Tuesday, September 30, 2014

The First Company to Manufacture an Electric Train

Tuesday, September 30, 2014
   Partly cloudy and seasonal temperatures 

The First Company to Manufacturer
an Electric Train

I've been writing of toys from the first half of the 20th century lately, so "history" must have been on my mind when I found these elections today. What's interesting about Voltamp is that it was the very first company to produce an electric train. This of course coincided and is dated soon after the time that mass electricity starred to be installed all over North America.  Of course, North America chose AC (Alternating Current) 120 V. Before this time,  toy trains on tracks moved by batteries.


"Voltamp was an early American manufacturer of toy trains based in Baltimore, Maryland. Founded by Manes Fuld (1863–1929), the son of a Baltimore stove dealer, Voltamp's trains utilized the same 2-inch gauge metal track as Carlisle & Finch, the inventor of the electric toy train. It is significant for its 1907 release of the first electric toy train that operated on household alternating current; earlier electric trains had used battery power.
Voltamp released its first toy train product in 1903.
Although Voltamp outlasted Carlisle & Finch, its primary competitor, both companies were eclipsed in the marketplace by the Ives Manufacturing Company and Lionel Corporation, and Voltamp exited the market in 1922, selling its line to Boucher."*
  What's interesting about the Voltlamp toys is the fact that the electrical components and how they were manufactured at the time helps you to identify about when they were manufactured.  I think that the train is cast iron with brass components. The cast iron informs you that this is both an early train toy.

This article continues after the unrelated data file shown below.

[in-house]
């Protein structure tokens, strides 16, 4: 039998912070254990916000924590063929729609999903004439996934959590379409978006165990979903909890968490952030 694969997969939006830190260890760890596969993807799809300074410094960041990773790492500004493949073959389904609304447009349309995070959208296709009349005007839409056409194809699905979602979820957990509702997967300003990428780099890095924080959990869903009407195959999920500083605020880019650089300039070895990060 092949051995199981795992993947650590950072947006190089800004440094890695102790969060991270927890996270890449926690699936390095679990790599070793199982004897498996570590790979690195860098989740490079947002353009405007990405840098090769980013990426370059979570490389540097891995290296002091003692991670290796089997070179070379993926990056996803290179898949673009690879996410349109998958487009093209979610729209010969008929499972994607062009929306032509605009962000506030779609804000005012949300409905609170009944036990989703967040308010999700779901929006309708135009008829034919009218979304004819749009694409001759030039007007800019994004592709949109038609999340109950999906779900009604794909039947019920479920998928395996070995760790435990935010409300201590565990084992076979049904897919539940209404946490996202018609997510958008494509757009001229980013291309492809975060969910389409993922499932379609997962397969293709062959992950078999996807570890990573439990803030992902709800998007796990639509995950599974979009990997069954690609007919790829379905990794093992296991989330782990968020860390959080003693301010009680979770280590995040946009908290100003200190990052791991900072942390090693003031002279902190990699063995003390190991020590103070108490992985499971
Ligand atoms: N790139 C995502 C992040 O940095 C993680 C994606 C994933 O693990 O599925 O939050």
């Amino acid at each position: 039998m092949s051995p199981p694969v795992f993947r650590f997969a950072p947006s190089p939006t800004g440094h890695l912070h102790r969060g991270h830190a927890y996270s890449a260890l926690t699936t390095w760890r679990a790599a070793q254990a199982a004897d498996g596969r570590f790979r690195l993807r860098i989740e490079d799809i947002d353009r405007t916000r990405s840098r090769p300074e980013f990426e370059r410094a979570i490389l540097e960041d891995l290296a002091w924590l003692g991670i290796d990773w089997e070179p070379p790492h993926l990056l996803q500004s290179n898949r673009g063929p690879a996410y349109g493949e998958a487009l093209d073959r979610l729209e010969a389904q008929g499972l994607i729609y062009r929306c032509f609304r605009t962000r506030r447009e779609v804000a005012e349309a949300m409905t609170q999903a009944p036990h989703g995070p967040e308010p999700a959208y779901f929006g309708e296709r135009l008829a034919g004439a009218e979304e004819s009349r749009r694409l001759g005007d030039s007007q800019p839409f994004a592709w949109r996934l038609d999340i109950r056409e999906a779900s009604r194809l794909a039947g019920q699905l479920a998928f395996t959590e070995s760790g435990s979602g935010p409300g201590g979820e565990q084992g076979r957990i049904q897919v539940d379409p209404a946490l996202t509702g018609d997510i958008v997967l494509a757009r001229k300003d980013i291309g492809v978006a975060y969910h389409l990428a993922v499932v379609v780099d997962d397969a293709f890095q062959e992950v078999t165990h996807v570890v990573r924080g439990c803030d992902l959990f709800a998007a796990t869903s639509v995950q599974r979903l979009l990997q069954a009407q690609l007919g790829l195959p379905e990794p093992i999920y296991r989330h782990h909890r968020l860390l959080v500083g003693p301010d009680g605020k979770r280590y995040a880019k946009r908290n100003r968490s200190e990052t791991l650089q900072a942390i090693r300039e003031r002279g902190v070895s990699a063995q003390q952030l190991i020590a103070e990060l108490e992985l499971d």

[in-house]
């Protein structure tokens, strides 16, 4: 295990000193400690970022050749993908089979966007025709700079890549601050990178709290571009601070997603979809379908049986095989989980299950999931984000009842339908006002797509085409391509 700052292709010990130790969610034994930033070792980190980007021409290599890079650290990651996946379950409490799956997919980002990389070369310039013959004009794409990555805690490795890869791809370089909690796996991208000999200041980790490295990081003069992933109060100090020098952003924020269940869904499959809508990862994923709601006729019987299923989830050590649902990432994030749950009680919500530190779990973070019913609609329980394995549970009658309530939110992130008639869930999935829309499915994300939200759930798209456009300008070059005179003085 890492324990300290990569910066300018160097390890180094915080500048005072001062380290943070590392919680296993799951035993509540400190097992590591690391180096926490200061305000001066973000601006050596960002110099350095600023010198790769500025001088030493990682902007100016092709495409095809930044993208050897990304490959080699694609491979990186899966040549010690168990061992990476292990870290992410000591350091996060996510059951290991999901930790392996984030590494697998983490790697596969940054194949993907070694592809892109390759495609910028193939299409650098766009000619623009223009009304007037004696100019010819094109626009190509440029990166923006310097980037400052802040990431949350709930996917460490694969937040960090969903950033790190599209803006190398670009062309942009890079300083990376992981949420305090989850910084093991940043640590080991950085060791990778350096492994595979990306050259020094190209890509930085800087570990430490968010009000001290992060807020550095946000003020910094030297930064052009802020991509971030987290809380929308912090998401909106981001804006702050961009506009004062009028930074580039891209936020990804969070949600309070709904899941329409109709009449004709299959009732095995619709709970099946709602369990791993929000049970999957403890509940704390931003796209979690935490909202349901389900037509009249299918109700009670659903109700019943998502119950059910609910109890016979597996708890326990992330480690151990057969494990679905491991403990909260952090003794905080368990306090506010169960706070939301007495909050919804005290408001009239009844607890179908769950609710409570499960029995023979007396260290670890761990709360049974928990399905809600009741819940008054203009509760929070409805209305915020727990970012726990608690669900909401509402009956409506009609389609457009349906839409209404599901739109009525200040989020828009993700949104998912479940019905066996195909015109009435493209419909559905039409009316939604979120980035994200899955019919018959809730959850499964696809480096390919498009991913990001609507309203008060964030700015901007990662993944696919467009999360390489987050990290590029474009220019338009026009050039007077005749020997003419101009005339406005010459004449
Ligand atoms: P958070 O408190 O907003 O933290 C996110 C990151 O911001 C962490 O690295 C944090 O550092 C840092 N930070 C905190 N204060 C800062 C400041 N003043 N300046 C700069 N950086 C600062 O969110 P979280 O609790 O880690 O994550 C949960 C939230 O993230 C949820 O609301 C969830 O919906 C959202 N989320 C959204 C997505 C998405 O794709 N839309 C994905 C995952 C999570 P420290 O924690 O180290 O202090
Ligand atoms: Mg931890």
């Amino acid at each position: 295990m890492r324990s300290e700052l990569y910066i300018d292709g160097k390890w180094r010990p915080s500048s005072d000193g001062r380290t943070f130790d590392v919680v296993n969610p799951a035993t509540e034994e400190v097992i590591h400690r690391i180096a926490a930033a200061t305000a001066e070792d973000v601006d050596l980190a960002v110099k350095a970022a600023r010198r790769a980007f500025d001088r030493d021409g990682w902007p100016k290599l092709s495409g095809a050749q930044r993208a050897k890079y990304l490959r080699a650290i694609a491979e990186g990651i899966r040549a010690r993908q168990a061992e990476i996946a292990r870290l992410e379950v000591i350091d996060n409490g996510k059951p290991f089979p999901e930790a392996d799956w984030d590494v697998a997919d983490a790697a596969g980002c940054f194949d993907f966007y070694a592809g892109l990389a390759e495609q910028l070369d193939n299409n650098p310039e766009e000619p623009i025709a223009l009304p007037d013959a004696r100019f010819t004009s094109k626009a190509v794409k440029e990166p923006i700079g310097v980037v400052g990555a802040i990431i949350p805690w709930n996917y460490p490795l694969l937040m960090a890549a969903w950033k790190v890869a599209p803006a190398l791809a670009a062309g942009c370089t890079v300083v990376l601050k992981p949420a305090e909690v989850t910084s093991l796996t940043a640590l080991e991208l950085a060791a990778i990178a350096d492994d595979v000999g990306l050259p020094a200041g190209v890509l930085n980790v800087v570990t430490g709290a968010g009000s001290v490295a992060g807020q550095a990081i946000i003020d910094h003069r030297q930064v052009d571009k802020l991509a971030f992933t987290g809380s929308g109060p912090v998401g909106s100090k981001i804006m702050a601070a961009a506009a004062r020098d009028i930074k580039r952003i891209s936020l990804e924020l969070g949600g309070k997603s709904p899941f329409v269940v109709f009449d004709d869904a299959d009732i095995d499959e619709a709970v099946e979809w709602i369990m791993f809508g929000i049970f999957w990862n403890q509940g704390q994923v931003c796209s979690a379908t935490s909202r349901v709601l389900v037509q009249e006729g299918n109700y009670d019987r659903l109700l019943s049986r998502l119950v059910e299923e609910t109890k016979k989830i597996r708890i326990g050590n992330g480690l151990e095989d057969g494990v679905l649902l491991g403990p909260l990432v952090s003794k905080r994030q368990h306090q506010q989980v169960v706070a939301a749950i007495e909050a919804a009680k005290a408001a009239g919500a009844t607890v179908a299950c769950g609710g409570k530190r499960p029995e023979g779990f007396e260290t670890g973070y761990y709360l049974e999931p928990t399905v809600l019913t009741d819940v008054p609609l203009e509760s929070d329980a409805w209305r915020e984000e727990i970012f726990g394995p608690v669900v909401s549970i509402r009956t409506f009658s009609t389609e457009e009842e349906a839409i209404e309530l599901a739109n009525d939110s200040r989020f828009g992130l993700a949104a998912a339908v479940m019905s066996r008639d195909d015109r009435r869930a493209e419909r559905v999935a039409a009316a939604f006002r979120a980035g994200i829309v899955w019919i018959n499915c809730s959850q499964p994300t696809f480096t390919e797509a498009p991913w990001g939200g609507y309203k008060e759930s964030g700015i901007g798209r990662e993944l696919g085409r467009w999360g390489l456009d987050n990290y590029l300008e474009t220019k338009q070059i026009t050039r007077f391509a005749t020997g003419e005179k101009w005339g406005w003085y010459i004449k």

The pair of transformers for sure informs you that this is a very early toy train accessory or power course. The sped setting has small ended metal bumps" to incrust or decrease the speed of the train. The inside of the box has lots of thicker coiled wire, and the box also has stamped out ovals to allow for the heat to dissipate. Also, take a look at the  electrical cord and plugs that would go into the wall sockets. I barely remember these cords from the 1950's. Also I've seen exterior cloth covering on very old wiring in old house basements in the ceiling beams near me in a part of Montreal called N.D.G. (Notre Dame de Grace), I last saw this wiring in the early 1990's when my wife and I were looking to phrase a house. I'm sure that by now (2014) the firemen who every several years will inspect homes here for smoke alarms would have certainly notified homeowners of the danger of such old wiring. Also, I'm 100% sure, that any real estate agent would have made the comment about the danger of such old wiring!



  Finally a beautiful street lamp. It's made from cast iron and hardwood as the base. The bulbs are "vintage", and take a look at the  lamp base. Wiring from a transformer or wall outlet would have had small c-shaped clips to connect to the brass nuts and bolts.The nuts would then be tightened to the pair of c-clips to keep the wiring ends firmly attached!


Truly "very old".

And of course, the street lamp would have been assembled by hand!

The written descriptions that came with these 3 toy accessories and parts mention "pre-war". 
THe term usually applies to WWII, but I'm wondering if this might not refer to pre-WWI<

So this is a question for anyone that can help me-
Are these very old toys and parts from pre-WWI or pre-WWII?

Thanks for dropping by to visit,
and as always,
have a great part of the day or night,
wherever you may be,
Stacey
toysearcher@gmail.com
Please feel free to write to me anytime


1 comment:

William Claytor said...

Interesting but slightly inaccurate. Carlisle & Finch (Cincinnati)was the first AMERICAN electric train company with a streetcar offered in 1898. C&F Trains would operate on household current stepped down voltage or connected to a battery. C&F also sold a dynamo that generated voltage from water pressure and a kit to make your own battery.